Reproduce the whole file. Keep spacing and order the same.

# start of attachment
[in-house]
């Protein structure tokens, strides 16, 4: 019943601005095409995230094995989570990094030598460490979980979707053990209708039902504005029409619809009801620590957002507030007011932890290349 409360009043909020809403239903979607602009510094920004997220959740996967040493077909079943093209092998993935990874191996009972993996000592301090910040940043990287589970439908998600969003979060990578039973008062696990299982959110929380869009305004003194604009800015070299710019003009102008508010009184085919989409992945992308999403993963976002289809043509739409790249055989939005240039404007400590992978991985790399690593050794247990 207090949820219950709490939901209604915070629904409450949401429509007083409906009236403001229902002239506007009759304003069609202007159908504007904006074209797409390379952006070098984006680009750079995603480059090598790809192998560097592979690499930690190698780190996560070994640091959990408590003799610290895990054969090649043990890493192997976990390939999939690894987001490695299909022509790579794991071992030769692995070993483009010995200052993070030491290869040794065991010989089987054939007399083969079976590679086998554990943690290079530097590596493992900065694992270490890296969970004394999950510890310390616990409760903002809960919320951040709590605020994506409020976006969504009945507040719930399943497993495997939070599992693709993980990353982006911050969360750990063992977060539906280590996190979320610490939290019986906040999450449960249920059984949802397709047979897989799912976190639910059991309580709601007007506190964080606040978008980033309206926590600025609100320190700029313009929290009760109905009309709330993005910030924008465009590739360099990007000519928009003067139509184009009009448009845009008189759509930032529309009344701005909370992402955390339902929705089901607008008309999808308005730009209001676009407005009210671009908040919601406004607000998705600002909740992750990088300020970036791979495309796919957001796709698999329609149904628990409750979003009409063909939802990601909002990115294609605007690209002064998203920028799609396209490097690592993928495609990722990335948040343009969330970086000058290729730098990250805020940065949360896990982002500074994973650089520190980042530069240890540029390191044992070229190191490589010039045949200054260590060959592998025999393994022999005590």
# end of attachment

[in-house]
């Protein structure tokens, strides 16, 4: 019943601005095409995230094995989570990094030598460490979980979707053990209708039902504005029409619809009801620590957002507030007011932890290349 409360009043909020809403239903979607602009510094920004997220959740996967040493077909079943093209092998993935990874191996009972993996000592301090910040940043990287589970439908998600969003979060990578039973008062696990299982959110929380869009305004003194604009800015070299710019003009102008508010009184085919989409992945992308999403993963976002289809043509739409790249055989939005240039404007400590992978991985790399690593050794247990 207090949820219950709490939901209604915070629904409450949401429509007083409906009236403001229902002239506007009759304003069609202007159908504007904006074209797409390379952006070098984006680009750079995603480059090598790809192998560097592979690499930690190698780190996560070994640091959990408590003799610290895990054969090649043990890493192997976990390939999939690894987001490695299909022509790579794991071992030769692995070993483009010995200052993070030491290869040794065991010989089987054939007399083969079976590679086998554990943690290079530097590596493992900065694992270490890296969970004394999950510890310390616990409760903002809960919320951040709590605020994506409020976006969504009945507040719930399943497993495997939070599992693709993980990353982006911050969360750990063992977060539906280590996190979320610490939290019986906040999450449960249920059984949802397709047979897989799912976190639910059991309580709601007007506190964080606040978008980033309206926590600025609100320190700029313009929290009760109905009309709330993005910030924008465009590739360099990007000519928009003067139509184009009009448009845009008189759509930032529309009344701005909370992402955390339902929705089901607008008309999808308005730009209001676009407005009210671009908040919601406004607000998705600002909740992750990088300020970036791979495309796919957001796709698999329609149904628990409750979003009409063909939802990601909002990115294609605007690209002064998203920028799609396209490097690592993928495609990722990335948040343009969330970086000058290729730098990250805020940065949360896990982002500074994973650089520190980042530069240890540029390191044992070229190191490589010039045949200054260590060959592998025999393994022999005590």